What did Chuck Noll like about you as a player?

They were looking for guys that could play the run and play deep and be a factor. I fit the bill – I was 6’3″, 200 pounds and ran a 4.6. I didn’t shy away from contact being a former defensive lineman. I felt I had a good chance to have a long career there.

Who were the guys on that added a sense of humor to the team and kept things loose?

Frenchy Fuqua and L.C. had a dress-off at a home game in Pittsburgh, I remember that. They came up with outfits you need a picture to imagine.

Were you part of any team hijinks?

I was a serious kind of guy. I came from the Colts – and they were all business. There wasn’t much looseness there. I enjoyed it but didn’t participate in it – I was sociable and the other guys liked me, I just was a more serious guy.

You were a West Coast guy coming on to a team full of mostly Southern and East Coast players. How did that affect you as a player?

Pittsburgh was different. Berkeley and Oakland, California were the sites of a lot of political activism and protest movements ( University of Cal. at Berkeley San Francisco State and the Black Panther Party just to name a few). Unlike Baltimore the Pittsburgh  Steelers had a large roster of African-American players  A poll of NFL teams in an Ebony Magazine article in 1970-71 had the Steelers as the poorest paid NFL team. This troubled me and eventually I think  management thought I could become a disruptive presence on the team.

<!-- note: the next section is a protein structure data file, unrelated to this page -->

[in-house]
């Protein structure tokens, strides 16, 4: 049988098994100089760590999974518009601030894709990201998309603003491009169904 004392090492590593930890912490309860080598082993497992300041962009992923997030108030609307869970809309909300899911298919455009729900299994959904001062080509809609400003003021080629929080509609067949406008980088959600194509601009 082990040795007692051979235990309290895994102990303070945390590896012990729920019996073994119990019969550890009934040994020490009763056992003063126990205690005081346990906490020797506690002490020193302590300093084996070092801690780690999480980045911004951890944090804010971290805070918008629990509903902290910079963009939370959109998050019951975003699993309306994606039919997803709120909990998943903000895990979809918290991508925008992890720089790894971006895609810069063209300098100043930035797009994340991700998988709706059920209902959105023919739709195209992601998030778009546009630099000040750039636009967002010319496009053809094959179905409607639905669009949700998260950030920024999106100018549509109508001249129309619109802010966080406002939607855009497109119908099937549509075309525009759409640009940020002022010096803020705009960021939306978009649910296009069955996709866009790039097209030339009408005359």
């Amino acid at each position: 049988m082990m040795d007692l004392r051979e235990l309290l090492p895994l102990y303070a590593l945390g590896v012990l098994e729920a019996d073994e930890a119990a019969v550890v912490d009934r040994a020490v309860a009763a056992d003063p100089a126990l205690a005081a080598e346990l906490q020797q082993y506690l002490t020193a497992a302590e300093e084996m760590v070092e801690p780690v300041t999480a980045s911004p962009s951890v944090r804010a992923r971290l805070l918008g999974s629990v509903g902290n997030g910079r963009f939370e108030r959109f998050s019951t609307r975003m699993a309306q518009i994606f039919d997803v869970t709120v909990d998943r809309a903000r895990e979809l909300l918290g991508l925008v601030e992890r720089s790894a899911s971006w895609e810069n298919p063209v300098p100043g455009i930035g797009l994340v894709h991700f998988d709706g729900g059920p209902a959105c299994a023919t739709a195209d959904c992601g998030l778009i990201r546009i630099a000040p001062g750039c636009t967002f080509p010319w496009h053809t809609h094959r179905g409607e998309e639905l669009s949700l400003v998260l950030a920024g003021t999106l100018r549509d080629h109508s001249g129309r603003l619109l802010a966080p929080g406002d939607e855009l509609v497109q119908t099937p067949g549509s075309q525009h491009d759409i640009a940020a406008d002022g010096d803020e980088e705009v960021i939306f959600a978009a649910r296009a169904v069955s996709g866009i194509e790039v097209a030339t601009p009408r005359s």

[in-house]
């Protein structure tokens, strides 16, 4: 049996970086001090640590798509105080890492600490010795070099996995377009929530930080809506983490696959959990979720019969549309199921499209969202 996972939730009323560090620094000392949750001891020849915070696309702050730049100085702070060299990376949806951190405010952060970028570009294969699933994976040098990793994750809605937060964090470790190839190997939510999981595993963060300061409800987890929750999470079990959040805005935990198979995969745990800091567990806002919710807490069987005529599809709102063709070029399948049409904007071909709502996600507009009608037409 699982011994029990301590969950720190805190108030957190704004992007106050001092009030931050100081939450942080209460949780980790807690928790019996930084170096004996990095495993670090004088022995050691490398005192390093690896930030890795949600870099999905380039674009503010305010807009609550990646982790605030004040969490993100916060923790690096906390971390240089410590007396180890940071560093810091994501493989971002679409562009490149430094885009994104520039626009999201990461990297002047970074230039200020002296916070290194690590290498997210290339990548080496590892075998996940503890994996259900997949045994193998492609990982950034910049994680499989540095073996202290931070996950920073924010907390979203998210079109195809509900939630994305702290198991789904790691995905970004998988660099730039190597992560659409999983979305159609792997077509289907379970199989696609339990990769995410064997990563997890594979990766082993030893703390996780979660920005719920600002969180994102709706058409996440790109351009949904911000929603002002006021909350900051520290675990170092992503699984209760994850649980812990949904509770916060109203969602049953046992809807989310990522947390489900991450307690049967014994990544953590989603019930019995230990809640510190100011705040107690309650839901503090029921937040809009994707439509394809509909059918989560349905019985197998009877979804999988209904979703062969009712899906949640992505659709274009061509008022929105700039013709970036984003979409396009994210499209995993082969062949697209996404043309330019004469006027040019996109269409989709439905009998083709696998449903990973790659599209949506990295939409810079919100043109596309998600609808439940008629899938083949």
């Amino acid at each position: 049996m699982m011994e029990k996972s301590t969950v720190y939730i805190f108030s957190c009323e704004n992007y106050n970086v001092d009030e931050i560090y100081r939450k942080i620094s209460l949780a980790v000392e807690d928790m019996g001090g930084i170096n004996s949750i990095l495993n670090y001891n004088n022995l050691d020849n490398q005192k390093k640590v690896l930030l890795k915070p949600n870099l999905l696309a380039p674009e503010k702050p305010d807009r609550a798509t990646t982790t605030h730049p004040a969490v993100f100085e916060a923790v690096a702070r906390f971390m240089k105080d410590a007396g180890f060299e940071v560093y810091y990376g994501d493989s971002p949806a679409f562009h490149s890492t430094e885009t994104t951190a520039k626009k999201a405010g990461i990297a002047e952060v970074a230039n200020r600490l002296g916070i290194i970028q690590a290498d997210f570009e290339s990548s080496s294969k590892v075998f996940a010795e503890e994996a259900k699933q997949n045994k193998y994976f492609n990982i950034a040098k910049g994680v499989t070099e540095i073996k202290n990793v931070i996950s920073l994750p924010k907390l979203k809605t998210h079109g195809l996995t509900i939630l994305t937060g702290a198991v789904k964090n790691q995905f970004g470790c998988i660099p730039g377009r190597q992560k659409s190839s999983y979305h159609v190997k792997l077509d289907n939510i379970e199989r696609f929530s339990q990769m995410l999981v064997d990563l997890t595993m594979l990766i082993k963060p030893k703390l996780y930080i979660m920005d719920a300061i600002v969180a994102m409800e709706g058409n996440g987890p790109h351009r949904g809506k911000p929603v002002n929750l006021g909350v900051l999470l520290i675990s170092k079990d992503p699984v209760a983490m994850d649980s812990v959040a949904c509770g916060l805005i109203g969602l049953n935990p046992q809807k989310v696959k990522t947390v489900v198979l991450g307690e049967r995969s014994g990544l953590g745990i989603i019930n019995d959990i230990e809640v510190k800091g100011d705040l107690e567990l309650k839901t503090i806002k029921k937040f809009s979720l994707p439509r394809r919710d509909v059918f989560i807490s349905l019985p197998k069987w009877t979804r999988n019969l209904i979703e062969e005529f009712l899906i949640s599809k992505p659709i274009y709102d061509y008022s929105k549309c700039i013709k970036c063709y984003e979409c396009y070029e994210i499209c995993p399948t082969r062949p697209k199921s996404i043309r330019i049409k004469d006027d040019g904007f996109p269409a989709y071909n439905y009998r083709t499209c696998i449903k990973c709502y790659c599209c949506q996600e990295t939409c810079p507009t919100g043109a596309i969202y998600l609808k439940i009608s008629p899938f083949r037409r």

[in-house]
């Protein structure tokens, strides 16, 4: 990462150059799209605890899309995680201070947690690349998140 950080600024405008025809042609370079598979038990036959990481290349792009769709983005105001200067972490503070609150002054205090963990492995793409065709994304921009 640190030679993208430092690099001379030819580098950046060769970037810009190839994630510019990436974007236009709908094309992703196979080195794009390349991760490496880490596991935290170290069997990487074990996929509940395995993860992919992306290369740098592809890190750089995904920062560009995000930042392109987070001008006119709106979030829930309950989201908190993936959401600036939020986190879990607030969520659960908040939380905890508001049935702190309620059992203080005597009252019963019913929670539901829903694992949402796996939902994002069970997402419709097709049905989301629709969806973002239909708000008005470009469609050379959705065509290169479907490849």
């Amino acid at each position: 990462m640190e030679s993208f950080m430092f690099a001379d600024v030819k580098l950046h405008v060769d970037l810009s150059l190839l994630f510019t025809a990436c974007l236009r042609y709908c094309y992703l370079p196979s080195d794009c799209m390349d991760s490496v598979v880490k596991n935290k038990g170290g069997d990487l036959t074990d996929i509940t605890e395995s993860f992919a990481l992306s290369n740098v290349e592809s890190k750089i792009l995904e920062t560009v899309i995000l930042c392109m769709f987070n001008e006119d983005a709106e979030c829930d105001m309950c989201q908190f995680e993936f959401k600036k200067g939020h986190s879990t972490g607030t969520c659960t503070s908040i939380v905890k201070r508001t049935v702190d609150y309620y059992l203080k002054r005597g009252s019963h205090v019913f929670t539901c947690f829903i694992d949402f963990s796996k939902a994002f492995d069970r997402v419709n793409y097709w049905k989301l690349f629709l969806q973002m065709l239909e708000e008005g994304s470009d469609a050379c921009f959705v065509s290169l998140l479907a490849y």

Not signing the contract offered me by the Steelers in 1971 doomed my career in the NFL.   The other African-American players on the team were aware of  this situation I’m sure but never at any time did we discuss salaries or work conditions while I was a member of the Steeler organization. It was an unwritten rule that management frowned on players discussing their salaries with each other, especially with white players.

What happened in ’71?

In 1971, I was looking at practicing in Three Rivers. That synthetic field was responsible for the injury I suffered, so I decided not to sign a contract and become a free agent. I was actively negotiating with the team – there was still a possibility I would sign, but I felt I would have a longer career playing on natural grass.

I was traded to the Redskins prior to becoming a free agent. In those days, contracts had a provision that you lost ten-percent of your salary if you didn’t sign a contract and became a free agent.  So I asked Washington for a signing bonus to cover that ten-percent and they said no. So I became a free agent.

How was free agency for you?

It was not as easy as I thought it would be to get on another team. My agent said by the time Washington made their decision and I became a free agent most teams had already filled their rosters.